The government of the Democratic Republic of Congo (DRC) has suspended twelve logging concessions located in the east and west of the country. These concessions were granted in violation of a moratorium put in place in 2002 on the allocation of new logging titles in the DRC.
The second largest tropical forest in the world after the Brazilian forest, the Congolese DR forest covering an area of 155 million hectares represents one of the last bulwarks of the planet against global warming, and remains a hot spot of biodiversity. It is home to forest elephants, gorillas, bonobos, okapis, hundreds of bird species and thousands of plants.
In 2002, following the civil war that paralyzed the Democratic Republic of Congo (DRC), the government declared a moratorium to prevent the plundering of these immense forests and thus protect their biodiversity. With the support of the World Bank, the DRC was supposed to transform its forestry sector into a sustainable industry that would generate billions of dollars in revenue and thousands of jobs, while protecting the forest.
The DRC government also implemented the Forestry Code of August 29, 2002, which requires, among other things, that any forest to be conceded be subject to a prior investigation so that it can be made free of any rights. In this case, consultation with the local populations living in the forest is mandatory to guarantee social peace and the peaceful enjoyment of the conceded forests. However, in violation of this normative framework, many logging contracts have been issued, to the great displeasure of environmental non-governmental organizations (NGOs) and local communities.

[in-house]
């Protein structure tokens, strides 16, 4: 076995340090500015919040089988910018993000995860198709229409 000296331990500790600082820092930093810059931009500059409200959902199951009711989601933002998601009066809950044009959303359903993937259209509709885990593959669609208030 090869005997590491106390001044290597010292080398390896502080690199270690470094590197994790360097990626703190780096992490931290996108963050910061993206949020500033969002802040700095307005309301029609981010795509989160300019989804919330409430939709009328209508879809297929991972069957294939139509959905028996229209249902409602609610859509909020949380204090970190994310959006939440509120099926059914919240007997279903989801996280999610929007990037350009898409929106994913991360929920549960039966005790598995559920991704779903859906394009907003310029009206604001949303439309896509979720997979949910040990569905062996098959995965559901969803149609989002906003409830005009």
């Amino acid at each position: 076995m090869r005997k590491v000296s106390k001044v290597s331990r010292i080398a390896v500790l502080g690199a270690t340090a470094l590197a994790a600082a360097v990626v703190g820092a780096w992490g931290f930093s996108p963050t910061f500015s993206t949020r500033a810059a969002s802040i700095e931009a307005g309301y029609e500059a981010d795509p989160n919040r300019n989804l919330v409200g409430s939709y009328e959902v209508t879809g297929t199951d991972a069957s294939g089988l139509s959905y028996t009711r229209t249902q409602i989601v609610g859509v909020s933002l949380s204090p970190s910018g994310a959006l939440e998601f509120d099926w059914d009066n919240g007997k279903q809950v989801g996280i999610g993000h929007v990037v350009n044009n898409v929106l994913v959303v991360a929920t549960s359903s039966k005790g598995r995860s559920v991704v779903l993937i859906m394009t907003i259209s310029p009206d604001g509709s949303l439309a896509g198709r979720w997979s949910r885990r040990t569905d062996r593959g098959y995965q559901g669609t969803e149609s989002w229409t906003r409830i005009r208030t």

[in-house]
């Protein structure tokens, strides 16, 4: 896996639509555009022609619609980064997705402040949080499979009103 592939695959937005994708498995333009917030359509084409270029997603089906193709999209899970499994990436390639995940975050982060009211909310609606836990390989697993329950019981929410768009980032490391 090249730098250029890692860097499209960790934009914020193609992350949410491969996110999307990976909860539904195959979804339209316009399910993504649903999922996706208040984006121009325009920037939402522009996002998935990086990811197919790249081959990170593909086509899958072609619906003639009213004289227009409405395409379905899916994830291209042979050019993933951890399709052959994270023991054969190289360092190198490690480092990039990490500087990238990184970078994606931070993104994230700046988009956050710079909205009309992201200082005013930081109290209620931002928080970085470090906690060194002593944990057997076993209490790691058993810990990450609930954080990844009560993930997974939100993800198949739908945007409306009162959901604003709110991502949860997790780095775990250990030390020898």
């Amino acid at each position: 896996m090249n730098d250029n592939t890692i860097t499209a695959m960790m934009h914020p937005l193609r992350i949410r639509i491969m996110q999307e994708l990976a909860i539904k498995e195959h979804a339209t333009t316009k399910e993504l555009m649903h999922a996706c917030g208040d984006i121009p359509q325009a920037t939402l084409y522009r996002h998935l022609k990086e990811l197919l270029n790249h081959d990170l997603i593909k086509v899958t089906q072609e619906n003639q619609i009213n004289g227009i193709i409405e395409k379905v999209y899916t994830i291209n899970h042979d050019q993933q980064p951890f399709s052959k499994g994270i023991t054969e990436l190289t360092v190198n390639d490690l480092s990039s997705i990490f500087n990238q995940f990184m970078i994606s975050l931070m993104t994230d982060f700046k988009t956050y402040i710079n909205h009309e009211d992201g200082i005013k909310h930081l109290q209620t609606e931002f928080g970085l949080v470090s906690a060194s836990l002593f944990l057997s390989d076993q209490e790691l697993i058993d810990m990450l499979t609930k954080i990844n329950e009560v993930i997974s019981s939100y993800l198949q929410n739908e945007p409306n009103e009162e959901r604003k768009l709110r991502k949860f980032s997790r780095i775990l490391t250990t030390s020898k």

More than 12 titles awarded in violation of the 2002 moratorium
To stop the bleeding of the forest, the Congolese DR Ministry of the Environment has instructed the General Inspectorate of Finance (IGF) to conduct an audit of the granting of forest concessions. Published on April 26, 2022, the audit report mentions numerous irregularities in the management of forest resources in the Central African country. Twelve of the 18 logging contracts identified in the IGF report have been suspended by the Congolese Minister of the Environment and Sustainable Development. These 12 logging and conservation concession contracts are located in the provinces of Tshopo (east), Mongala (west), Mai-Ndombe (west) and Equateur (northwest). According to Minister Ève Bazaïba, the 12 suspended contracts do not respect communities or biodiversity.
The IGF report is also a step towards the commitments of the DR Congolese government to the Central African Forest Initiative (CAFI). On the sidelines of COP26 held in November 2021 in Glasgow, Scotland, the DRC signed a $500 million agreement with CAFI for the sustainable management of its forest cover.